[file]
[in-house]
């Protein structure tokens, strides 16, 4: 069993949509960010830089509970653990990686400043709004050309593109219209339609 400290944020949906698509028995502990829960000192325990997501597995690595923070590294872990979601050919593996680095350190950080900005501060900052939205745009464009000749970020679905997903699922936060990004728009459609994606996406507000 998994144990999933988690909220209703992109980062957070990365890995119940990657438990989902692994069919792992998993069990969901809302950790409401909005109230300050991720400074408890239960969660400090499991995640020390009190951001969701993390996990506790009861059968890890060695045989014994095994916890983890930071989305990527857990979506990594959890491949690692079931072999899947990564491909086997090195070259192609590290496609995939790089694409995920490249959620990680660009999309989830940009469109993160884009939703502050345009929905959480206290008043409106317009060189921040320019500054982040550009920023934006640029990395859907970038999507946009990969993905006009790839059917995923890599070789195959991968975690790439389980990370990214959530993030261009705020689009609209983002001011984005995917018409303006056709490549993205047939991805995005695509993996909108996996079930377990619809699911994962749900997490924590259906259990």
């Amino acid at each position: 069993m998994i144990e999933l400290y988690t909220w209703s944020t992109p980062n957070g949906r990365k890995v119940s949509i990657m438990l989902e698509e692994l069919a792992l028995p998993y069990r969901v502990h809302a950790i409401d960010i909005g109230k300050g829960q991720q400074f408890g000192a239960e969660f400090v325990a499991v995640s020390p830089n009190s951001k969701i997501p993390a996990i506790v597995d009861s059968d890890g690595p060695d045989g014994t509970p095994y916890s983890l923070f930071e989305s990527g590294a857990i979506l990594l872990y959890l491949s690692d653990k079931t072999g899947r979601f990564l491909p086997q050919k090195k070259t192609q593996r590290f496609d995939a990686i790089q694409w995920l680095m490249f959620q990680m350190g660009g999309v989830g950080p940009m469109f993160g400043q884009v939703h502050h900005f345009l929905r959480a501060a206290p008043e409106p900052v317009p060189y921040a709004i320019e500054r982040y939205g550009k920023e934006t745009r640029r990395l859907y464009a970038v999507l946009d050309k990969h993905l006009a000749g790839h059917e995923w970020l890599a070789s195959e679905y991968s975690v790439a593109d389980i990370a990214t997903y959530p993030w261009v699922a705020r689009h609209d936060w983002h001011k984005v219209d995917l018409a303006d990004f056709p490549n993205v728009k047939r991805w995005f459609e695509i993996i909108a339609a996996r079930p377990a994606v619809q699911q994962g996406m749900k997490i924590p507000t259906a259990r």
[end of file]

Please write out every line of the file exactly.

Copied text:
[in-house]
């Protein structure tokens, strides 16, 4: 069993949509960010830089509970653990990686400043709004050309593109219209339609 400290944020949906698509028995502990829960000192325990997501597995690595923070590294872990979601050919593996680095350190950080900005501060900052939205745009464009000749970020679905997903699922936060990004728009459609994606996406507000 998994144990999933988690909220209703992109980062957070990365890995119940990657438990989902692994069919792992998993069990969901809302950790409401909005109230300050991720400074408890239960969660400090499991995640020390009190951001969701993390996990506790009861059968890890060695045989014994095994916890983890930071989305990527857990979506990594959890491949690692079931072999899947990564491909086997090195070259192609590290496609995939790089694409995920490249959620990680660009999309989830940009469109993160884009939703502050345009929905959480206290008043409106317009060189921040320019500054982040550009920023934006640029990395859907970038999507946009990969993905006009790839059917995923890599070789195959991968975690790439389980990370990214959530993030261009705020689009609209983002001011984005995917018409303006056709490549993205047939991805995005695509993996909108996996079930377990619809699911994962749900997490924590259906259990």
């Amino acid at each position: 069993m998994i144990e999933l400290y988690t909220w209703s944020t992109p980062n957070g949906r990365k890995v119940s949509i990657m438990l989902e698509e692994l069919a792992l028995p998993y069990r969901v502990h809302a950790i409401d960010i909005g109230k300050g829960q991720q400074f408890g000192a239960e969660f400090v325990a499991v995640s020390p830089n009190s951001k969701i997501p993390a996990i506790v597995d009861s059968d890890g690595p060695d045989g014994t509970p095994y916890s983890l923070f930071e989305s990527g590294a857990i979506l990594l872990y959890l491949s690692d653990k079931t072999g899947r979601f990564l491909p086997q050919k090195k070259t192609q593996r590290f496609d995939a990686i790089q694409w995920l680095m490249f959620q990680m350190g660009g999309v989830g950080p940009m469109f993160g400043q884009v939703h502050h900005f345009l929905r959480a501060a206290p008043e409106p900052v317009p060189y921040a709004i320019e500054r982040y939205g550009k920023e934006t745009r640029r990395l859907y464009a970038v999507l946009d050309k990969h993905l006009a000749g790839h059917e995923w970020l890599a070789s195959e679905y991968s975690v790439a593109d389980i990370a990214t997903y959530p993030w261009v699922a705020r689009h609209d936060w983002h001011k984005v219209d995917l018409a303006d990004f056709p490549n993205v728009k047939r991805w995005f459609e695509i993996i909108a339609a996996r079930p377990a994606v619809q699911q994962g996406m749900k997490i924590p507000t259906a259990r």